Are you a recent or soon-to-be university graduate? Heard the buzz about Vancouver’s tech scene and want to get involved? Working for a startup can be one of the best things to do after you graduate university. You gain experience in a bunch of different areas, get to work with other young, ambitious, and dynamic people, and, if you’re lucky, make it big.
Although the industry is booming, it’s not as easy as just putting on a hoodie and handing out your resume in Gastown. Startups need people who are multi-talented, willing to hustle, and above all know what it takes to succeed.
But how can you know what it takes if you haven’t worked at one yet? That’s where this guide comes in. Even if you are fresh out of university and your resume consists of being barista at Starbucks and mowing lawns, there are 3 ways you can become a bona fide startup vet.
Go to events
The tech community never sleeps, and it never stops giving away free pizza, beer, and knowledge either. These events are always casual (suit and tie not recommended), and you’ll usually walk away having met some pretty fantastic people and learned something new. For example, next week is Lighthouse Labs’ Student Demo Day – where the community congregates to see what new technologists are actually building. Local companies also often have open houses with free beer on Fridays. To stay on top of these events from week to week, the best place to look is Startup Digest.
You might want something to talk about at these events. To stay on top of what’s hot in the Vancouver tech scene, Vancity Buzz, BetaKit and TechVibes are all great resources. More than that, what recent grads really need is mentorship – someone to be your startup Yoda. Tech hubs like Launch Academy provide great opportunities to meet people. Read about something happening, then ask someone you admire about it. People at startups are always happy to help.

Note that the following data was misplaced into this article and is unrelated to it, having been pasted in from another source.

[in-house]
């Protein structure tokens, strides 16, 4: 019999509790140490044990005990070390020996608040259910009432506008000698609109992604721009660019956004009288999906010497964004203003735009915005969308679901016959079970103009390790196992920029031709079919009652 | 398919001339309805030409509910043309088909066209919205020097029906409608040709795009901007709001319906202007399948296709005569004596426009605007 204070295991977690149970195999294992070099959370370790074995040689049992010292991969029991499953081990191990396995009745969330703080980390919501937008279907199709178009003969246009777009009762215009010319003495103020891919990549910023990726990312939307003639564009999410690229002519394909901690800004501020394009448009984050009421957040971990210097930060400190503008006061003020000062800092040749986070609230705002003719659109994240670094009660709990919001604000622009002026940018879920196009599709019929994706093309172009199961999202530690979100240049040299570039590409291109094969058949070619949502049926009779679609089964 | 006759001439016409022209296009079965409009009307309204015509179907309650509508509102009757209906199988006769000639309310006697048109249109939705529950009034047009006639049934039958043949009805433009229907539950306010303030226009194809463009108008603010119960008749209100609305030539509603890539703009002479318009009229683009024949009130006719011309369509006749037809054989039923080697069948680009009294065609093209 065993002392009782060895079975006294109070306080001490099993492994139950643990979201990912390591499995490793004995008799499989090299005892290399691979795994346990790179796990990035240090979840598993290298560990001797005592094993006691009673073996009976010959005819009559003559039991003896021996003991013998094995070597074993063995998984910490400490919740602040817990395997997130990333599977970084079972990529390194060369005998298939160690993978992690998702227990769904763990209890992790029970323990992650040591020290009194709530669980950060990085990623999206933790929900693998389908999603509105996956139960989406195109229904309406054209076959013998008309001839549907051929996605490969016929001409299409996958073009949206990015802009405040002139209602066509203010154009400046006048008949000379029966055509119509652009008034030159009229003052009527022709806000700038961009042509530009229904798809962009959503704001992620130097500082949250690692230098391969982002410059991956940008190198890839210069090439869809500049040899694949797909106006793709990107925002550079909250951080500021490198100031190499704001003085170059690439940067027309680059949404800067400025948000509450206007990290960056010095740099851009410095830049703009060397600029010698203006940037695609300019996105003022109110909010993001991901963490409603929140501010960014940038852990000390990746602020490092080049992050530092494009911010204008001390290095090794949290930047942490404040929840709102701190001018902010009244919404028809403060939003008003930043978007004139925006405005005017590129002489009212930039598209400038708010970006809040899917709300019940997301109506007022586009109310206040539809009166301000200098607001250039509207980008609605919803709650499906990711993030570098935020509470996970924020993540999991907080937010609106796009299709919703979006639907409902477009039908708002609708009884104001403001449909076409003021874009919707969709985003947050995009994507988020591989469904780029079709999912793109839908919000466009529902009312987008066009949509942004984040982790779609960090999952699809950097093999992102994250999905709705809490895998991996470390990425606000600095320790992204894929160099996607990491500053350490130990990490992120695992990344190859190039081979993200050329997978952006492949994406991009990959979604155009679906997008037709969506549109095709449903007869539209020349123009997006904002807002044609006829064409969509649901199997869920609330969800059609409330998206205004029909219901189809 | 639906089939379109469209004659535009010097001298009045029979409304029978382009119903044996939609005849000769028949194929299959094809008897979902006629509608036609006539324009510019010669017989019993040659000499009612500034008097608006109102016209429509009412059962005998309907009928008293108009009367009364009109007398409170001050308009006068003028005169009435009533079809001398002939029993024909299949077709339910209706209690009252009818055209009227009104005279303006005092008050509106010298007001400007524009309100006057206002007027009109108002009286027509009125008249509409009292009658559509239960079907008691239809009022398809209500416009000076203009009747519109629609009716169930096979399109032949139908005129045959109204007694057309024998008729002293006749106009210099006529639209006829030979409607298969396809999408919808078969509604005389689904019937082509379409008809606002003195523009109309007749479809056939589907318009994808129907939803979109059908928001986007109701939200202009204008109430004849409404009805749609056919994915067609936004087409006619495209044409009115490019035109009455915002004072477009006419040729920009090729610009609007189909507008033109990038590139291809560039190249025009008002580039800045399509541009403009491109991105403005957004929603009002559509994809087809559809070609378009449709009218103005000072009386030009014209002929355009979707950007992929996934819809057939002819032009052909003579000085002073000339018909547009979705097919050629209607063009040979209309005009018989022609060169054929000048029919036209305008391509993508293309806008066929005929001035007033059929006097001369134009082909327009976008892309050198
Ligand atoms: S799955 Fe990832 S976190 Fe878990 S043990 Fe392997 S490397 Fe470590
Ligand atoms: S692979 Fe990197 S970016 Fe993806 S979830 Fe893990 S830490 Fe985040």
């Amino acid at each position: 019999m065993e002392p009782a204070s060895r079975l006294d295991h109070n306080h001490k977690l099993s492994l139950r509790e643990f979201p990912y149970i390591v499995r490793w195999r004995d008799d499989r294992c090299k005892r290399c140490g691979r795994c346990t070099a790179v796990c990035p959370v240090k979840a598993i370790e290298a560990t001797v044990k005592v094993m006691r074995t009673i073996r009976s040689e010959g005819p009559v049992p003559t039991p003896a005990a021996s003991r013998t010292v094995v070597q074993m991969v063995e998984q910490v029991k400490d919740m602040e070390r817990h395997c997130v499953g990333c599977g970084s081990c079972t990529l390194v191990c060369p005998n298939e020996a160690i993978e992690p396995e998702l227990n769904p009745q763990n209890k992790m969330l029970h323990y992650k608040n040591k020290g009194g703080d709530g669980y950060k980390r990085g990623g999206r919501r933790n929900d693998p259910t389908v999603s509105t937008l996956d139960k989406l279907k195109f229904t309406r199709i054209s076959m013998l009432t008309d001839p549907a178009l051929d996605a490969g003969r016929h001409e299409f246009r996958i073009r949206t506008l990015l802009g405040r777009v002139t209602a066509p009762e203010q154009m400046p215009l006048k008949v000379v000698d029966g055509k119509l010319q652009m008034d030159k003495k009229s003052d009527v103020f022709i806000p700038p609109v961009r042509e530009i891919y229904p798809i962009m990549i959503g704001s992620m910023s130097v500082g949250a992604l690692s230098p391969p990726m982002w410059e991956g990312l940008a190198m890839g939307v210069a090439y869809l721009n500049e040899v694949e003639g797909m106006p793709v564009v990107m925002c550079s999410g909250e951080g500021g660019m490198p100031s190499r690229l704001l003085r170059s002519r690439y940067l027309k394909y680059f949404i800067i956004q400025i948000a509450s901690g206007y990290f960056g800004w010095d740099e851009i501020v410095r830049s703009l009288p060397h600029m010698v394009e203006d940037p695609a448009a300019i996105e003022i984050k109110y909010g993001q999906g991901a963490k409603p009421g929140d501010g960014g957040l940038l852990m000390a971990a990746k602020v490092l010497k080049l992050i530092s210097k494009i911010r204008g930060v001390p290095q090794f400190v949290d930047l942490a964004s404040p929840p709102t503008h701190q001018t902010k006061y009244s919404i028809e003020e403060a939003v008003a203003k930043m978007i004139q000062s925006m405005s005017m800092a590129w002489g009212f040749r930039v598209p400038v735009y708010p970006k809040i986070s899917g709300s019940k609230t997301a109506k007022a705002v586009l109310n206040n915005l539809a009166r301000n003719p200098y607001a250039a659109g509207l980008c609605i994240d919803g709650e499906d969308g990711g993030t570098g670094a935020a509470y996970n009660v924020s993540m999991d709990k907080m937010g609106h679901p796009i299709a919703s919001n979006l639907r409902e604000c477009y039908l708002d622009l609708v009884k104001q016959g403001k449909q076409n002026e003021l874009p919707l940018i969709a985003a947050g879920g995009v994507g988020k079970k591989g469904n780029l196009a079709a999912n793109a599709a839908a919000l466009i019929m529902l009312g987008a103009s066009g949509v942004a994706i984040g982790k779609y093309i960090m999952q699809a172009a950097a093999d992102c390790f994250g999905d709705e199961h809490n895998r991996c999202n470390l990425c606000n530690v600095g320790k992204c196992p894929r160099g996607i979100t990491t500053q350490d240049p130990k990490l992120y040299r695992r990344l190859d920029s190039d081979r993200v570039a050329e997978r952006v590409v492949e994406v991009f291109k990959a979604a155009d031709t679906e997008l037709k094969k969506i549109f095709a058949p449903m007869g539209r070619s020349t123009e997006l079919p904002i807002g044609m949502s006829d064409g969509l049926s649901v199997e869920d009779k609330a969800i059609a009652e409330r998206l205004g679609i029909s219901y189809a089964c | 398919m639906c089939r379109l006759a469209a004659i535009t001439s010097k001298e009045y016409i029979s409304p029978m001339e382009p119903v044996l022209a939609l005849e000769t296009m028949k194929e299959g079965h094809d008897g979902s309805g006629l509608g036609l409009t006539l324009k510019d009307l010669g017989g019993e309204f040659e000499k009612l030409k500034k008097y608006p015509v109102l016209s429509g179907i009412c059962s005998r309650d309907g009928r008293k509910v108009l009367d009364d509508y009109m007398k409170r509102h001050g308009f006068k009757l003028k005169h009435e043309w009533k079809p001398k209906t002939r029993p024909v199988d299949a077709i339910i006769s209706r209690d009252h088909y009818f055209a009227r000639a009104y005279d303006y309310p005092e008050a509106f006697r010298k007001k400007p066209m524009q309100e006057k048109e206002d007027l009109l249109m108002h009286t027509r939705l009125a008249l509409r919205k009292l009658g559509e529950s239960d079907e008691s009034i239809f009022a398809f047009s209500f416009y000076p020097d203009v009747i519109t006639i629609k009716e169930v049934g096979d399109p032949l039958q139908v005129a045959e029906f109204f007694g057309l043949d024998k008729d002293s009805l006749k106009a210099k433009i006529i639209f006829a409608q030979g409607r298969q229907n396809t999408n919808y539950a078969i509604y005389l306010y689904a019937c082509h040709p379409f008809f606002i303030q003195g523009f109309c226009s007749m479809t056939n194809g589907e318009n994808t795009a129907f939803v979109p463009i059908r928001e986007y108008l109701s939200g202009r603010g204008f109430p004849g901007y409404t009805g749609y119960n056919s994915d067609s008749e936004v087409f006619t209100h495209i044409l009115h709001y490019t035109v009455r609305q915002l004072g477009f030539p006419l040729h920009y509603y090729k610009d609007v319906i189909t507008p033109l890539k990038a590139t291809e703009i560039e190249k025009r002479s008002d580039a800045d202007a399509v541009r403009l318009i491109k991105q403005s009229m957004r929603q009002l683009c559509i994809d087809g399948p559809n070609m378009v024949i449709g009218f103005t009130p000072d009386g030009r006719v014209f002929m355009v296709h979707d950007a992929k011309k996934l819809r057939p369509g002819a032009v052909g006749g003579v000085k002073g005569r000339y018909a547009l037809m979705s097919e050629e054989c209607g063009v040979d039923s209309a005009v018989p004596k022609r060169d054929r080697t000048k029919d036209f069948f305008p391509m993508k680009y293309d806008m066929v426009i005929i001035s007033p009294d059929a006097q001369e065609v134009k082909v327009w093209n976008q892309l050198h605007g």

Learn to code
If you’re looking for one skill to get you into the startup industry, it’s coding. This is true even if you aren’t a Computer Science major. For example, Billy Lan graduated with a BCom from UBC and attended Lighthouse Labs directly after.
“I saw that at these startups, you need to be able to wear multiple hats. Learning code at Lighthouse Labs was just another 8 weeks onto my degree, as opposed to another 2 or 4 years,” says Lan. Lan now works at 20 Year Media as full stack web developer. For other Lighthouse Labs grads, like Jackson Chao, that complementary skill can become a brand new career.
After graduating from SFU a year ago with “only broad skills,” Chao now works as a developer at Pressimus, with other juniors being mentored by him. As Chao says: “It’s a special experience to see something you built being used by other people.”
With coding, you can bring ideas to life. And that’s what the startup scene is all about!
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